“Lesson number one in the Amelia Johnstone’s School of Hard Knocks, Ms. Kefflinger, is don’t ever throw a colleague under the bus for any reason. This is a team so be on the team or off the team. There is no us versus them, and you, dear,” she said, turning to look the millennial in the eyes with the same smile Kimberly had just given her. “Well, you’re just not a team player so goodbye and good luck.”

   Kimberly rose from her chair, threw her paperwork across the table and slammed the door on her way out.

   The room was filled with a deafening silence again but the original tension still lingered. Amelia stood with her hands on her hips and chewed at her bottom lip for a moment.

   “Nobody has anything to say?” She asked.

   Gazes darted across the room again until Harry Wilder quietly raised a hand. “Thank you?”

   Amelia chuckled and smiled. “And can I presume you’re Harry?”

   The forty-something, slightly balding man with rosey cheeks and a devil-may-care smile chuckled with her. “The one and only.”

  Amelia finally sat down and unzipped her portfolio with her notes for the meeting. “Well, Harry, it’s nice to meet you but I’m afraid you’re right behind Kimberly. You had to see this coming. Same instructions as to the one hour or I call security.” Amelia sat back in her chair and crossed her legs under the table, demurely setting one well-manicured hand on top of the other. “Lesson two: Don’t be stupid or I’ll fire your ass. Goodbye Harry.”

   Harry got up, walked up to her, gave a salute then quietly left the room.

   Amelia flipped open her notebook until she found her itinerary for the meeting, looked up at the group of people’s faces who would become her family over the next few months and slapped the table. “Okay. Let’s get to work, people. How about we start with introductions, from right to left, name, number of years with the company and something interesting about yourself.”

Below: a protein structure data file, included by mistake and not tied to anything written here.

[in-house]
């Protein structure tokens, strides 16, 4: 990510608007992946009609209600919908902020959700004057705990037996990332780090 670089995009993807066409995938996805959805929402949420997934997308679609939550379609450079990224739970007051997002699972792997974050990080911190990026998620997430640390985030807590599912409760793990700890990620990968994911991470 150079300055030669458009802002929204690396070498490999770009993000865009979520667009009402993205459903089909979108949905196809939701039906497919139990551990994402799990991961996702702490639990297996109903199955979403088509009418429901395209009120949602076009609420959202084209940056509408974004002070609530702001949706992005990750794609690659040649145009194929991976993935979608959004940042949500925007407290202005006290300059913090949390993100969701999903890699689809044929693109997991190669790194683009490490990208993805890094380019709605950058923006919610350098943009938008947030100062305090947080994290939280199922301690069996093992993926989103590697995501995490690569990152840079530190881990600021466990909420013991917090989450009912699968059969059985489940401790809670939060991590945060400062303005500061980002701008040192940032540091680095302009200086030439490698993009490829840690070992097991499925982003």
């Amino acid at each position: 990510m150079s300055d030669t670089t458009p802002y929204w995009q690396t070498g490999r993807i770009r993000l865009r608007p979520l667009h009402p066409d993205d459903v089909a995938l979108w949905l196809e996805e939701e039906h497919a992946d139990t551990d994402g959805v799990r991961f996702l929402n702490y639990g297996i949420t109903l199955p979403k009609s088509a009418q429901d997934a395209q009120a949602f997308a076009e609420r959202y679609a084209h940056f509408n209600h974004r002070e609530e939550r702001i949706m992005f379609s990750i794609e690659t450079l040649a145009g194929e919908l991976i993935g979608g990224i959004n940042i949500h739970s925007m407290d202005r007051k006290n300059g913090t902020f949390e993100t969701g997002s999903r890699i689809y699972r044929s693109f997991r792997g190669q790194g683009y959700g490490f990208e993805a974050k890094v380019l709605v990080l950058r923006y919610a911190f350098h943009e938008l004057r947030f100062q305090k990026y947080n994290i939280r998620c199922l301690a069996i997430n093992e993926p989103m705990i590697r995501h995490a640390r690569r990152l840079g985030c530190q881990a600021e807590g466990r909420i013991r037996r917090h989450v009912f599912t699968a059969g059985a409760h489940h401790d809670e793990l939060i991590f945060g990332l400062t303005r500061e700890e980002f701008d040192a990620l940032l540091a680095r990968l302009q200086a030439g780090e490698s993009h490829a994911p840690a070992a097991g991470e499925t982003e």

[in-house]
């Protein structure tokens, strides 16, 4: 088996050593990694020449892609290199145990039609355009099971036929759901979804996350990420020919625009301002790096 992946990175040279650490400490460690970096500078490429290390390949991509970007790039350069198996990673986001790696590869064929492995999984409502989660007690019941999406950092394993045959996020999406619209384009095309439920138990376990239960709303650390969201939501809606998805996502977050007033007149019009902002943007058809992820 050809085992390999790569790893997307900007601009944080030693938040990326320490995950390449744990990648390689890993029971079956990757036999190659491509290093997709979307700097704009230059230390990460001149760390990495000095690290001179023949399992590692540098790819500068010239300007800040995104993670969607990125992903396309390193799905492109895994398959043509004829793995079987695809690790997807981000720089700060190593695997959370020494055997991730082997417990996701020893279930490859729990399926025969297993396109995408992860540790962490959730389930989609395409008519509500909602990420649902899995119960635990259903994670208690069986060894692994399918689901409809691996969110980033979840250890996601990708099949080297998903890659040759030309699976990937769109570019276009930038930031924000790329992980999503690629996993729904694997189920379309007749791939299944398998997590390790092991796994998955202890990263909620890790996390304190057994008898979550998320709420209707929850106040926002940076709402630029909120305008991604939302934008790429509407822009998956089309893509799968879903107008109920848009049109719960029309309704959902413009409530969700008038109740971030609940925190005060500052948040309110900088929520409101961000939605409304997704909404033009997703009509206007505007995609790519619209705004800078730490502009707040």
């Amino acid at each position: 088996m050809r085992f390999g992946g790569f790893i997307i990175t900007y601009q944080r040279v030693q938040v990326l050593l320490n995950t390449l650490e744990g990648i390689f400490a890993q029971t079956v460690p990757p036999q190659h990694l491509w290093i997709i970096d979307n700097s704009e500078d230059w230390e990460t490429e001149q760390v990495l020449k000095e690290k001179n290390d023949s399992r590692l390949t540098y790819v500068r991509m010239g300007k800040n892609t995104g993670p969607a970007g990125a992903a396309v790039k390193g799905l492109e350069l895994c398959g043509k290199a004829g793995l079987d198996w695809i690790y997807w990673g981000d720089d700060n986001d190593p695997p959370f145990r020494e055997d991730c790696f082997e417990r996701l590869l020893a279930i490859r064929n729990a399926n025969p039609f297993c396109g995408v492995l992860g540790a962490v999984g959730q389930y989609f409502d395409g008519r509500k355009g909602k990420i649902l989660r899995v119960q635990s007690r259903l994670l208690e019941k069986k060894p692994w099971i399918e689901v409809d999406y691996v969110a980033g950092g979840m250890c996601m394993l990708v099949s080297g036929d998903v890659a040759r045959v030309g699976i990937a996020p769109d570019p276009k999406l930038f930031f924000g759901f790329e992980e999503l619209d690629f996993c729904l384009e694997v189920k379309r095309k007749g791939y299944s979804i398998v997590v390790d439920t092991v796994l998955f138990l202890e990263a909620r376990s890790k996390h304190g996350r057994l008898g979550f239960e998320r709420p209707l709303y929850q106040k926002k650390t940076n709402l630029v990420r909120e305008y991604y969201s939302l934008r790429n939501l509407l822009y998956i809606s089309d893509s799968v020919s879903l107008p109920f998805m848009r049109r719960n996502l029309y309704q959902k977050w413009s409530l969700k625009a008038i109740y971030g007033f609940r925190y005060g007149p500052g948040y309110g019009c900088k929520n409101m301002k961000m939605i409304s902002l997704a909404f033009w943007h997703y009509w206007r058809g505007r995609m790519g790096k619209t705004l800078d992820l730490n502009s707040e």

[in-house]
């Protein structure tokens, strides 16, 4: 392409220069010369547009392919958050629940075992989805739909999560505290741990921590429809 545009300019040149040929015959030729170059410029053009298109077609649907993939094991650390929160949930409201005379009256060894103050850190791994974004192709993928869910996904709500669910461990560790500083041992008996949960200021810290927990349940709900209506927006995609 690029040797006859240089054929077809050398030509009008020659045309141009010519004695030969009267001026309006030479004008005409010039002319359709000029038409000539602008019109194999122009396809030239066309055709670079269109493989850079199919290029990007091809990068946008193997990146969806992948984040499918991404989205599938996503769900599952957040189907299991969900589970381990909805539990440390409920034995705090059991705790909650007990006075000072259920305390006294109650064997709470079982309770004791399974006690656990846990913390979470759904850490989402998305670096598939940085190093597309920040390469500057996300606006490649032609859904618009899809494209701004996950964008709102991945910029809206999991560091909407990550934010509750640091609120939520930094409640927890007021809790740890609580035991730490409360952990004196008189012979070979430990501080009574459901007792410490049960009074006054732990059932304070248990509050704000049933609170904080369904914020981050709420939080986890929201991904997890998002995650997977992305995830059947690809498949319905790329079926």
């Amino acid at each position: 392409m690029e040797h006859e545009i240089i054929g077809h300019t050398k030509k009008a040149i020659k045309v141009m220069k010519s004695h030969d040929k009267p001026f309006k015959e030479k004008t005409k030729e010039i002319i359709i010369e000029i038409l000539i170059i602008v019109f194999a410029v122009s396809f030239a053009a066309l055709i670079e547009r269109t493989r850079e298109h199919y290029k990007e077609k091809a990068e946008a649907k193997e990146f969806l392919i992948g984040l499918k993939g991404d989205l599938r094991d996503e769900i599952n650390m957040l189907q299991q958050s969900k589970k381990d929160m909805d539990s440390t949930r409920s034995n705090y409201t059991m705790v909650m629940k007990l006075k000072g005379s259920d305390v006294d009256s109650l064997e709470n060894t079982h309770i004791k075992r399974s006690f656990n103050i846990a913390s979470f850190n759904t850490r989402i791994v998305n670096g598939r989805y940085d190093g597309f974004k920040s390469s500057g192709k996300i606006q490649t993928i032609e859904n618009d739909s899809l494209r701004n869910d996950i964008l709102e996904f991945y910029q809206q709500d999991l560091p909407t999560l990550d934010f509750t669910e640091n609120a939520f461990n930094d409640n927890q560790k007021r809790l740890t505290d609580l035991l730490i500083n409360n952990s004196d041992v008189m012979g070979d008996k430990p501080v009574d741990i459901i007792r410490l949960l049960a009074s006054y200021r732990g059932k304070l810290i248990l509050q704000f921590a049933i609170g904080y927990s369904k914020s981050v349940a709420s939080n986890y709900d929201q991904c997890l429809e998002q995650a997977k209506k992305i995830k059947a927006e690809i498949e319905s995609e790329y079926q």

It was the start of another brand new day at a brand new company. Amelia would do her thing the way she knew how, give it everything she had until something better came along. It was the only part she knew how to play but maybe she was growing weary of the same ole show on a different day. Only time could tell. 

   As for Harry and Kimberly? Harry would land on his feet somewhere in a different marketing department doing half the work he should. Kimberly? Well, she’d either become a Republican strategist/politician or take up knitting and start her own Etsy store. It was hard to know which.

Goodbye Charlie

I don’t want to be a downer at Christmas-time, but I was dealt a heartbreaking loss this week. I’ve always mentioned living with my “geriatric dog Charlie” in my biography, but Charlie was never going to be with us forever. We had to put him down this week and now I have a Charlie-sized hole in my life. 

Charlie lived a very long life for a dog (sixteen years and seven months) and was on pain medication at the end. He had “doggy dementia,” was blind in one eye, and got easily lost, confused and scared. The deciding factor was when his back legs kept giving out on him and he had to pull himself around on his front legs. In short, he wasn’t living a happy life and we made the tough decision to let him go before things got worse. It was very hard, but it was the right thing to do for Charlie. 

Charlie was my constant companion and the sweetest dog in the world. (He was also adorable.) They say you get the dog you need and that was true for me with Charlie. He was patient and mild, my protector at all times and he taught me more about unconditional love than any person in my life. He had a quirky personality, sometimes almost seeming human, like my child. My heart aches without him, but I know that life will go on and we will always have fond memories of the many years of joy and entertainment he brought to our life. We loved him almost as much as he loved us. 

If you have a dog, give them an extra cuddle in Charlie’s memory. If you have kids instead, give them a hug and whisper his name. And if you have ever thought you’d want a dog, do it. The years I spent in Charlie’s company have been the best sixteen-plus years of my life.